How Biden Can Push Back on Bolsonaro’s Toxic Populism in Brazil

How Biden Can Push Back on Bolsonaro’s Toxic Populism in Brazil
President Donald Trump and Brazilian President Jair Bolsonaro during a meeting on the sidelines of the G-20 summit in Osaka, Japan, June 28, 2019 (AP photo by Susan Walsh).

SAO PAULO—When Brazil’s far-right president, Jair Bolsonaro, went to New York in 2019 to address the United Nations General Assembly, he crossed paths in a hallway with one of his favorite politicians, President Donald Trump. Visibly anxious, the Brazilian leader exclaimed, “I love you,” in heavily accented English. Trump shook his counterpart’s hand, murmured “nice to see you again,” and walked away.

While the episode showcases Bolsonaro’s deep personal admiration for Trump, it is also a vivid example of how Brazil’s foreign policy toward the United States over the past two years has been predicated on the Brazilian leader’s efforts to build a personal rapport with Trump.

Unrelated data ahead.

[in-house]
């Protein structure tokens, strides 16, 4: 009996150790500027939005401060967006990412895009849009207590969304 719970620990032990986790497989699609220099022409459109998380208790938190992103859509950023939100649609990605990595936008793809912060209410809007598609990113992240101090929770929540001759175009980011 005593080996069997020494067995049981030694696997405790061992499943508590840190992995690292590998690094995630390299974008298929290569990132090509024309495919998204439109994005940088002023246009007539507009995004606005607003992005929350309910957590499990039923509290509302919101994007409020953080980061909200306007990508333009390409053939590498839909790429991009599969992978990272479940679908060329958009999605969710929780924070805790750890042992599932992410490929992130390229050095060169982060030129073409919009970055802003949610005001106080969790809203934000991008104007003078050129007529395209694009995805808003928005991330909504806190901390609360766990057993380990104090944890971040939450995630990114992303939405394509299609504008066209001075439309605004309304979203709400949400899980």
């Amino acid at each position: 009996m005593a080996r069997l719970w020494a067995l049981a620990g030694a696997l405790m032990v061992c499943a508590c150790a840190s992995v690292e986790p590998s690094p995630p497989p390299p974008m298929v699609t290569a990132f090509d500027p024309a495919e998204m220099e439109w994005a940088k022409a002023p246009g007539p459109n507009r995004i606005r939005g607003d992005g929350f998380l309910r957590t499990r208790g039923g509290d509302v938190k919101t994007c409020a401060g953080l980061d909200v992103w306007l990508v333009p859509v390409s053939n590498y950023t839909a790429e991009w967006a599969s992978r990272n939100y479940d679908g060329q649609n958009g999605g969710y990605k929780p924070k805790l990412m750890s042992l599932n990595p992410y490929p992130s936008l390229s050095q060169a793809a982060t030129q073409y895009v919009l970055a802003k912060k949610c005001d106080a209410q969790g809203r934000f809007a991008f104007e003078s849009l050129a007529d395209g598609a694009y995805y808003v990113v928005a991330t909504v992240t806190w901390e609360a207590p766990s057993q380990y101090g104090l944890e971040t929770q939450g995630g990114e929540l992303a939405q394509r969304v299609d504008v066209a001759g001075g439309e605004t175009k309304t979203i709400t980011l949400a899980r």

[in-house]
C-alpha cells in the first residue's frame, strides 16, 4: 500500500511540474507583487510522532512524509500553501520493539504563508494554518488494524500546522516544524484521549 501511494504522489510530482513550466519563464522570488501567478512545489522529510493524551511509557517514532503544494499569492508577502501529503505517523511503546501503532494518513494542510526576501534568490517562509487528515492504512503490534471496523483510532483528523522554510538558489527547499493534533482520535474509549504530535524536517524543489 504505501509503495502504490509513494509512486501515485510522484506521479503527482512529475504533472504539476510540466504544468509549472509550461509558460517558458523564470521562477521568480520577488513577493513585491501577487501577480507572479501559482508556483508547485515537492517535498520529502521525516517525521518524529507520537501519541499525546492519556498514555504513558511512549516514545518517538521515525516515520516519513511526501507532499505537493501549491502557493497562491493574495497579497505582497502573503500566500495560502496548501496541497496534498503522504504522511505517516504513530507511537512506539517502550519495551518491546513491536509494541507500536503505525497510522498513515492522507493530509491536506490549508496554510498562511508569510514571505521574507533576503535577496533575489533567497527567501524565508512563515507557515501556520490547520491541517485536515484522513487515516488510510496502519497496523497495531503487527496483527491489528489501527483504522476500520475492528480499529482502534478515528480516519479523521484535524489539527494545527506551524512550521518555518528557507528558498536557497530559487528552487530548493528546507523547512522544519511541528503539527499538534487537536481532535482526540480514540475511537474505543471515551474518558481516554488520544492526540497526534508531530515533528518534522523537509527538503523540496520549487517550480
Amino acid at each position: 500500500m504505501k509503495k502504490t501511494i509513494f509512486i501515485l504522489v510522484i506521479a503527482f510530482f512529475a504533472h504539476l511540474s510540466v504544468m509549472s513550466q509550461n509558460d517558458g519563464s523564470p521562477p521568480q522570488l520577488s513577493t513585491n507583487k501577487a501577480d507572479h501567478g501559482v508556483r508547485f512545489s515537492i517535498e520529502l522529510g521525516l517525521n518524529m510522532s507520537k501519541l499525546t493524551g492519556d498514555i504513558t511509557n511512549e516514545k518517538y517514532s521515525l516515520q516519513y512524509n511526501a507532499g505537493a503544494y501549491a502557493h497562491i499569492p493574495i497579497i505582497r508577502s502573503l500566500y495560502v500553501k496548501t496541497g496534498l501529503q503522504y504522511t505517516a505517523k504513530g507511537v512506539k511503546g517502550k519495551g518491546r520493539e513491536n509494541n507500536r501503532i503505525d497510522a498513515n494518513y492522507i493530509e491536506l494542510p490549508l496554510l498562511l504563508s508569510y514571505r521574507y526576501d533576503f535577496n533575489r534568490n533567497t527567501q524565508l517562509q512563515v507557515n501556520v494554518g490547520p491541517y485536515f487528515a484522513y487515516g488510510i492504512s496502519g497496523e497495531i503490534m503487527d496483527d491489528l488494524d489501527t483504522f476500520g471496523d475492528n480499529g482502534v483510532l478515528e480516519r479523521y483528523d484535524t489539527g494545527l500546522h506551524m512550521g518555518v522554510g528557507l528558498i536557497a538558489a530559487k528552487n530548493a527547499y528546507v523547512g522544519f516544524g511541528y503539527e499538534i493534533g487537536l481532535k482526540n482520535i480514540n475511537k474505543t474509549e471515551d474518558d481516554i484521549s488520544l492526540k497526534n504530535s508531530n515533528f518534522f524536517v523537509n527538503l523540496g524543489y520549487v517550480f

When Bolsonaro won the election in October 2018, he and his closest advisers saw themselves as part of a global populist wave that was epitomized by the American president. By forging close personal ties with Trump, Bolsonaro expected to appeal to his conservative base at home and to find ways to forge political and economic deals with the U.S. that would fuel Brazil’s recovery from an economic downturn. Several months after taking office, he traveled to the U.S. for his first bilateral trip overseas as president, where he played up his admiration for America and agreed with Trump to upgrade security ties between the two countries.

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